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Varnish: Resinous solution applied to wood to give a hard, shiny, transparent coat. Oil varnish was used in England until the introduction of spirit varnish towards the end of the seventeenth century. `French polish' came to England from France in the 1820's. See Japanning, Lacquer, Polish.
Veneer: The gluing down of thin sheets of wood on to a carcase. The process dates from the second half of the seventeenth century. As the veneers had to be cut by a hand-saw the sheets were seldom less than one-eighth of an inch thick. The best veneers were costly; to achieve rich effects timber was cut at wasteful angles, while the matching of designs on the finished work also led to much waste.
Venice Porcelain: A hard-paste porcelain factory was founded c. 1720 in Venice by Francesco Vezzi with the aid of a workman who had been at Meissen and Vienna, and the influence of these two factories is to be discerned in the wares produced. This factory probably closed in 1728. The word `Venezia' or an abbreviation of it is the mark. Another, shorter-lived Venetian factory was that founded c. 1758 by N. F. Hewelcke of Dresden; it closed in 1763; the mark is the letter v. In 1764 a third factory was established by Geminiano Cozzi and seems to have been more successful. At any rate it survived until 1812. The mark is an anchor.
Vermeil (French): Silver-gilt.
Vernis Martin: A term embracing most varnishes and lacquers used in the decoration of fans, small boxes, furniture, even carriages. In the mid-eighteenth century the brothers Martin obtained a monopoly to make lacquer in relief in the Chinese and Japanese style. The brothers, Simon-Etienne, Julien and Robert, did not invent a lacquer, but they developed and, improved various coloured and translucent varnishes. There were three factories in Paris directed by them.
Verre Eglomise (French): Glass decorated on the reverse side and backed with metal foil. The process is very old, much, much older than the Frenchman Glomy (died 1786) whose name it bears. The glass borders of mirrors were decorated by this process at the end of the seventeenth century and later.
Verroterie Cloisonne: See Cell-glazing.
Verzelini, Giacomo (1522-1606): Venetian who taught the English how to make fine table glass, thus breaking the Venetian monopoly; working, London, from early 1570's to 1592; glass-maker to Queen Elizabeth I.
Vetro di Trina: Italian, lace-like glass, the finest work in the latticino (q.v.) technique.
Vienna porcelain: The factory founded in 1719. For a few years before this a Viennese court official, Claudius Innocentius Du Paquier, had attempted to make porcelain but it was not until he obtained the help of two workmen from Meissen that he succeeded. These workmen soon left him but Du Paquier went on making excellent porcelain until he was forced to sell the factory to the State in 1744. In this first period the early wares are often in the Chinese manner, but later European subjects come into favour and some very beautiful Baroque porcelain was made. During the second period, 1744-84, under various directors appointed by the State, figures and groups are notable and wares were made in imitation of Sevres. The normal Vienna mark, an incised shield, was introduced in 1744. Financial difficulties caused the factory to be offered for sale again, but no buyer could be found. Then Konrad von Sorgenthal took over as director in 1784 and brought the concern back to prosperity, thanks mainly to his famous table-wares with neo-classical decoration of great beauty and refinement. On Sorgenthal's death in 1805 a decline set in, although the factory did not close till 1864.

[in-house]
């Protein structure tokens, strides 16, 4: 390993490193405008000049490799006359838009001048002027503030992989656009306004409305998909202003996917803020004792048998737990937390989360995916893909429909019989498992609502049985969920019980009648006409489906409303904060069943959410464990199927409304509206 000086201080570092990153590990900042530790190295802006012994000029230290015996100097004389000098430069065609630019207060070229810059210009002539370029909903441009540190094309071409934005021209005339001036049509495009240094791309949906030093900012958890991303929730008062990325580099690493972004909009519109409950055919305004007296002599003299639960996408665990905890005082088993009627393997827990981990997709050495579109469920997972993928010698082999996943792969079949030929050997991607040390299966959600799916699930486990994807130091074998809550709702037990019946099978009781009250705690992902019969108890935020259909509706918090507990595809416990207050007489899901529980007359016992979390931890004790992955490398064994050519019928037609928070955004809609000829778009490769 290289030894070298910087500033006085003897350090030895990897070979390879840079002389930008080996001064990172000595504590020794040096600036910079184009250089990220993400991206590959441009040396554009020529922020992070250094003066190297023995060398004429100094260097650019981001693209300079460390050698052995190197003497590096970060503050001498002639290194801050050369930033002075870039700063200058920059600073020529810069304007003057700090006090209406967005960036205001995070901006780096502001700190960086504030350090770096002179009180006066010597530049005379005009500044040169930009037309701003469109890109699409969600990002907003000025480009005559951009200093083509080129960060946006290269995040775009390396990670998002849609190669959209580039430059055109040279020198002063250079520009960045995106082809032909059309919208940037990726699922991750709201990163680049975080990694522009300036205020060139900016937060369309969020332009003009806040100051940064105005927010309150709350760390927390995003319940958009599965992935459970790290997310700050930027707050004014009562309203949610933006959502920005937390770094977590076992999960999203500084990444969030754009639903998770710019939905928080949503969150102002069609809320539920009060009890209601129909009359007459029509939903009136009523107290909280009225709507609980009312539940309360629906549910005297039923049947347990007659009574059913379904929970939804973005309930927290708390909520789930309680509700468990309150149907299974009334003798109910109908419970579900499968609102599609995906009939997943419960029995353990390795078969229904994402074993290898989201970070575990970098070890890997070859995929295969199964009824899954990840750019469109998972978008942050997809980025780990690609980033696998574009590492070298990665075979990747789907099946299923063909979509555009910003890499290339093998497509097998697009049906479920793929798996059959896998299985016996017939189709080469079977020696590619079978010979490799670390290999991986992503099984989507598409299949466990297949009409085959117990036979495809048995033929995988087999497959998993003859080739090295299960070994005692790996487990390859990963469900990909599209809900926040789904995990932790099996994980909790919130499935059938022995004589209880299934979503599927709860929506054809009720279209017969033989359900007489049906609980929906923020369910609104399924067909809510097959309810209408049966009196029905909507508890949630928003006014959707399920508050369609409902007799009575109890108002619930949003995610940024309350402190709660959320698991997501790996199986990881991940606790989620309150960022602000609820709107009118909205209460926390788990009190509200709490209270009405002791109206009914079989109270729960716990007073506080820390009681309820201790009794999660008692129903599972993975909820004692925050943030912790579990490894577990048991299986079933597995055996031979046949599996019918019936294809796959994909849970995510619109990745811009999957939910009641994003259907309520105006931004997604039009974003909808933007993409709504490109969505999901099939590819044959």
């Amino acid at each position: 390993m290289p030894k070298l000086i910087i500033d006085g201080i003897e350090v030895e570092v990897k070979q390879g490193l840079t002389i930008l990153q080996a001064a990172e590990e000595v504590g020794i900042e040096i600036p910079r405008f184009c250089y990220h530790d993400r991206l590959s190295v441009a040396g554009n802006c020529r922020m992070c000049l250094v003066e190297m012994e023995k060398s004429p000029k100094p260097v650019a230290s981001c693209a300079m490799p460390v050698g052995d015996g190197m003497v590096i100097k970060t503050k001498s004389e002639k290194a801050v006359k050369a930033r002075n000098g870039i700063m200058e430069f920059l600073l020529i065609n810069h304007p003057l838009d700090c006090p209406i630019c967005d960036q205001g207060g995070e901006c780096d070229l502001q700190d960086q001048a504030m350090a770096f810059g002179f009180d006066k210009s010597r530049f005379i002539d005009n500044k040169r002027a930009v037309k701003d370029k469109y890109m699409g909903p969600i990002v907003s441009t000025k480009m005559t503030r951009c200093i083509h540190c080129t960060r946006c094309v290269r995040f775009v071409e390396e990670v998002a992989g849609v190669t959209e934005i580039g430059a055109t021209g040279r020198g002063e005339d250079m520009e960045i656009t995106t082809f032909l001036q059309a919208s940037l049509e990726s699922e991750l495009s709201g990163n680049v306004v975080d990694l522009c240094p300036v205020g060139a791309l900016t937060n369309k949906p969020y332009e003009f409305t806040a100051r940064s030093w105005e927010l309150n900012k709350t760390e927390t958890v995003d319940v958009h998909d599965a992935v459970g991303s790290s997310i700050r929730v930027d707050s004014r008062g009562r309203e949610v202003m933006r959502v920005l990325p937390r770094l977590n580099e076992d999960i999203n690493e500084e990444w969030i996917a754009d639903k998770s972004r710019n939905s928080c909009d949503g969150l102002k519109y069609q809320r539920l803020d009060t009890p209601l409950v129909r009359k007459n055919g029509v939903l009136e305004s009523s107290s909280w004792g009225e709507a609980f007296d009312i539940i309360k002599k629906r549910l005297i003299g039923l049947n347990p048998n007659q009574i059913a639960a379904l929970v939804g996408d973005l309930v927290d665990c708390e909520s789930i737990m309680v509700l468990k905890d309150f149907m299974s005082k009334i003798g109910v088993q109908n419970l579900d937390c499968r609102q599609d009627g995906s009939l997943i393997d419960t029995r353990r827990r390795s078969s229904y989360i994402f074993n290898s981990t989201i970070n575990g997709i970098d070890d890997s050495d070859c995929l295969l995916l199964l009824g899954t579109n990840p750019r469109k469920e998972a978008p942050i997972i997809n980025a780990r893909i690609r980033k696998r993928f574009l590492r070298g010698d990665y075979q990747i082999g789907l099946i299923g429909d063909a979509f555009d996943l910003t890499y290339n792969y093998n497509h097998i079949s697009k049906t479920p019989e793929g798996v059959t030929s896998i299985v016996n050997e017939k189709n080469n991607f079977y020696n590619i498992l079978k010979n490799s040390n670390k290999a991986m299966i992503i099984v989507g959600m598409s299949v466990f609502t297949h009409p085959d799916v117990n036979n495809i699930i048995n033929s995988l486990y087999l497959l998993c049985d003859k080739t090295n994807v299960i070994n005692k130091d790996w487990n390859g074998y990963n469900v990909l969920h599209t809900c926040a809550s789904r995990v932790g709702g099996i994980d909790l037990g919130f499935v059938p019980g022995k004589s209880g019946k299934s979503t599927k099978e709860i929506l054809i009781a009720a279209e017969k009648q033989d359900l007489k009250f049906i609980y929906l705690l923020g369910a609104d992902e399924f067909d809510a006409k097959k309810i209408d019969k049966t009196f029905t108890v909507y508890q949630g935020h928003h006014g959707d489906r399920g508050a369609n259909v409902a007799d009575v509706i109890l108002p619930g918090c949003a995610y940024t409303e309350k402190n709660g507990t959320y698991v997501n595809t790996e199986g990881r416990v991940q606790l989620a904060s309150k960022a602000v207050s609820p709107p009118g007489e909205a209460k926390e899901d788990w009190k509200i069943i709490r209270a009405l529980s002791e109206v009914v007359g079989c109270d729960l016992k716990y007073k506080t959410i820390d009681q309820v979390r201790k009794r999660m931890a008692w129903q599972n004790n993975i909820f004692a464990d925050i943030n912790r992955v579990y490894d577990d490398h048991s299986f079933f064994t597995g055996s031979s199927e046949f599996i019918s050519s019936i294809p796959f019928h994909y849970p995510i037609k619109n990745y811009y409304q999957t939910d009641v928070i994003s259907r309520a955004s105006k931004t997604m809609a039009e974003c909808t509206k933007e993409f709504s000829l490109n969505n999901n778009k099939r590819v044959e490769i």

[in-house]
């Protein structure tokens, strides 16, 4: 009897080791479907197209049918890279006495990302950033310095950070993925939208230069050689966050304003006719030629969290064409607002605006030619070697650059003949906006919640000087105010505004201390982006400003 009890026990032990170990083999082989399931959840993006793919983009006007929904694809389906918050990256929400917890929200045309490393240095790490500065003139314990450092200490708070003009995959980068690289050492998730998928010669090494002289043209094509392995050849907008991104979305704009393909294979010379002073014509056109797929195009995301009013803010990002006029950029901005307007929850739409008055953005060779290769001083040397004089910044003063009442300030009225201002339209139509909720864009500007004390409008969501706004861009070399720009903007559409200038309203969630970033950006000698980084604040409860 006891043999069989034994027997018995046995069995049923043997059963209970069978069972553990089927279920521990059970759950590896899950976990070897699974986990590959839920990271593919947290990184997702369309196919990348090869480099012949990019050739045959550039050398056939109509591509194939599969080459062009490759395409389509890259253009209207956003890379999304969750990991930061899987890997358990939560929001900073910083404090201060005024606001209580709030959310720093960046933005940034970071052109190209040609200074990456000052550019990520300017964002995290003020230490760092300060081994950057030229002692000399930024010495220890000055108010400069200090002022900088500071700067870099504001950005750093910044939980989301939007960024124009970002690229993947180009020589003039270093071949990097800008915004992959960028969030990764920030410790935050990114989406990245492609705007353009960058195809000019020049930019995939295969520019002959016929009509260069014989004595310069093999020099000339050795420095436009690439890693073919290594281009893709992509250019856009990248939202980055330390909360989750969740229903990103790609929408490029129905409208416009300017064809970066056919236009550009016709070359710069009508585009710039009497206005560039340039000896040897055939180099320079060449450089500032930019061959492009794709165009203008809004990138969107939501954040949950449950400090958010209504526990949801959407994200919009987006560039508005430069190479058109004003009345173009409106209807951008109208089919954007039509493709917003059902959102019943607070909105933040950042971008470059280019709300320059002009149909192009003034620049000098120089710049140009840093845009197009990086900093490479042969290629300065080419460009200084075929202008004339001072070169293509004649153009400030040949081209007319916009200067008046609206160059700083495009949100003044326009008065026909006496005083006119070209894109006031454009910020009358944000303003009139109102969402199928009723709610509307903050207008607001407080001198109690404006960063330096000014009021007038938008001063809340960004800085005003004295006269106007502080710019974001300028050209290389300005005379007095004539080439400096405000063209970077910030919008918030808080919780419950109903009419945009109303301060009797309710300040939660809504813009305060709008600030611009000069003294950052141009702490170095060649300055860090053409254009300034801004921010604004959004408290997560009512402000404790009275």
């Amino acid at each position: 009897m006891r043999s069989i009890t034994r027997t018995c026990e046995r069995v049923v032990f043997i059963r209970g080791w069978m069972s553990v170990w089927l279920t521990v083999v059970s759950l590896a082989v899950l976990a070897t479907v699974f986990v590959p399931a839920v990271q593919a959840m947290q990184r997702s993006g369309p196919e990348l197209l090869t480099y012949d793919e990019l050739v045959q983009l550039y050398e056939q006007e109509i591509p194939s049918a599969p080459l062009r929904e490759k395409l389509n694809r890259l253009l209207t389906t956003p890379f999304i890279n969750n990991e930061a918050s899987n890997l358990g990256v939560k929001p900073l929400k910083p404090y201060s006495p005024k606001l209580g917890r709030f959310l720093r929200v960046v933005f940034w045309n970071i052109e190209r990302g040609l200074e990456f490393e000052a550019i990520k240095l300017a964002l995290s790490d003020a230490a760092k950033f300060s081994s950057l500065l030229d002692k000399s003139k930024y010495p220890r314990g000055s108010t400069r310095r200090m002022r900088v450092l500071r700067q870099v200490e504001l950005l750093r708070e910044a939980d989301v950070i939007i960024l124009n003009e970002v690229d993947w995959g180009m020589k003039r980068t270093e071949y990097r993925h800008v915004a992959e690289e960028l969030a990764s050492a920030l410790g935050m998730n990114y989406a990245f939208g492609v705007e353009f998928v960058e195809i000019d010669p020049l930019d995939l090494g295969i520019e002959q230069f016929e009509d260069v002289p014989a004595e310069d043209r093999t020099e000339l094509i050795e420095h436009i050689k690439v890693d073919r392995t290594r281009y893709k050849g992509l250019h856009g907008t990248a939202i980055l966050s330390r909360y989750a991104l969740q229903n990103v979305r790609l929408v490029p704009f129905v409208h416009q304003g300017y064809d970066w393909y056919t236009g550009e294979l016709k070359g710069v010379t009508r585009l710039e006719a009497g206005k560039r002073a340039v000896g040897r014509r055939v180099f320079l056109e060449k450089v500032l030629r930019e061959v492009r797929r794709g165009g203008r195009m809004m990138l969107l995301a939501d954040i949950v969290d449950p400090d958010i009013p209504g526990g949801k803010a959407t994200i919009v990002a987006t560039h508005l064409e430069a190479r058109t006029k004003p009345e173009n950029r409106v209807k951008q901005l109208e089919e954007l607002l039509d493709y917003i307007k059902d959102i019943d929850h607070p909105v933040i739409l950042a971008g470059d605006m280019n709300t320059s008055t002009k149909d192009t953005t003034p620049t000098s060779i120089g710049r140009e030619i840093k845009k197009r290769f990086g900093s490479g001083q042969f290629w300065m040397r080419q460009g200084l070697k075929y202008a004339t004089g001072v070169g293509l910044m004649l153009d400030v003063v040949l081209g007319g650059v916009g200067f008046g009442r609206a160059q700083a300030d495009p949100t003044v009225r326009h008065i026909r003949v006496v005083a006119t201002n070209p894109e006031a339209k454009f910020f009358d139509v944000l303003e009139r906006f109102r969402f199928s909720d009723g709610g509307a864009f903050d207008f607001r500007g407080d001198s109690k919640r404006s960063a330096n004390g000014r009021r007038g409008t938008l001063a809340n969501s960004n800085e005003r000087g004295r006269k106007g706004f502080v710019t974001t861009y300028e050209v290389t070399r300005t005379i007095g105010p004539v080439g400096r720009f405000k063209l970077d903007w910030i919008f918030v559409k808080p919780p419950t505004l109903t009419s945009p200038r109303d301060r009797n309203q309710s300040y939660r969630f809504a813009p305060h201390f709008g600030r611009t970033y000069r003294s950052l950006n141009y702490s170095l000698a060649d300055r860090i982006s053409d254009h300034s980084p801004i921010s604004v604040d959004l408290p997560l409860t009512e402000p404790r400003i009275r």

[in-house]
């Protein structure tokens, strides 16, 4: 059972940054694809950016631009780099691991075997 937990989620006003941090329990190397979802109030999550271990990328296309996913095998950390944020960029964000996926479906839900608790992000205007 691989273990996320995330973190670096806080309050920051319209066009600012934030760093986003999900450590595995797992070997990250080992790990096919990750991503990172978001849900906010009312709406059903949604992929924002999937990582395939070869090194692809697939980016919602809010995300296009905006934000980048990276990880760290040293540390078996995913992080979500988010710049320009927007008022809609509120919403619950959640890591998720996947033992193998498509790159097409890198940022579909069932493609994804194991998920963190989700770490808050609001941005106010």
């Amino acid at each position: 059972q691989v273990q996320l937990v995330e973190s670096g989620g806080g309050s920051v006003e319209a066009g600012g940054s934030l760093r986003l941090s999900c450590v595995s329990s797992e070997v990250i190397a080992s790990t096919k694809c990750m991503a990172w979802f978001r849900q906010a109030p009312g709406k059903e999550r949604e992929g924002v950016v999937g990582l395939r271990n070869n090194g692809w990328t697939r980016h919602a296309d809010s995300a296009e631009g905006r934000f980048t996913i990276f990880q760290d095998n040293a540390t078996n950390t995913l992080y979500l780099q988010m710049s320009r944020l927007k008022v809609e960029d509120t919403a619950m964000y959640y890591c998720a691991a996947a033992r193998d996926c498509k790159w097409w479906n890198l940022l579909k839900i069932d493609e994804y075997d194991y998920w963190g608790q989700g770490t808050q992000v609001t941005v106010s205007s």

Vile, William (?-1767): Cabinet-maker who, in the 1750's and 60's, was perhaps the finest craftsman of his day. As he was in partnership with John Cobb (q.v.) it is difficult to ascribe individual pieces to Vile with certainty; but most experts agree that Vile was not only the senior partner but also by far the superior craftsman.
Vinaigrette (from French vinaigre, vinegar): Small gold or silver box, with hinged lid, containing aromatic sponge. Dates from eighteenth century; grew larger and more ornate in Victorian times; ousted by smelling salts at end of nineteenth century.
Vincennes: This soft-paste porcelain factory founded in 1738 and transferred to Sevres in 1756. See Sevres.
Vinovo: Porcelain factory situated near Turin, founded in 1776 and though it did not finally close till about 1820 there were lengthy closures between those dates. The French style predominated. The mark is usually a cross surmounting the letter `v'.
Virginal: Small musical instrument, rectangular in shape, which has the same basic mechanism as the spinet (q.v.). Examples are rare. The name is said to derive from the fact that the instrument was extremely popular with ladies (and in convents), and because of this it was called a `clavicordium virginale'. The harpsichord (q.v.) seems to have evolved out of the virginal in the fifteenth century.
Vitrine (French): A display cabinet with glass door and sides.
Vitruvian Scroll: Ornament consisting of a series of repeating wave-like scrolls; architectural, but used on furniture, especially during the classical revival at the end of the eighteenth century.
Volkstedt: A porcelain factory founded at Volkstedt, Thuringia, c. 1760; both soft- and hard-paste porcelain was made, but like most of the Thuringian factories the wares produced here were greyish and coarse.
Volute: A spiral scroll found particularly on an Ionic capital.
Voyder: A large dish or tray (medieval).
Voyez, John: Ceramics modeller of distinction who worked for Wedgwood, Humphrey Palmer, Ralph Wood and on his own account; active 1767-90. `Fair Hebe' jugs are associated with this maker.
Vulliamy: Family of London clock-makers of renown who practised their craft in London from c. 1740-1850.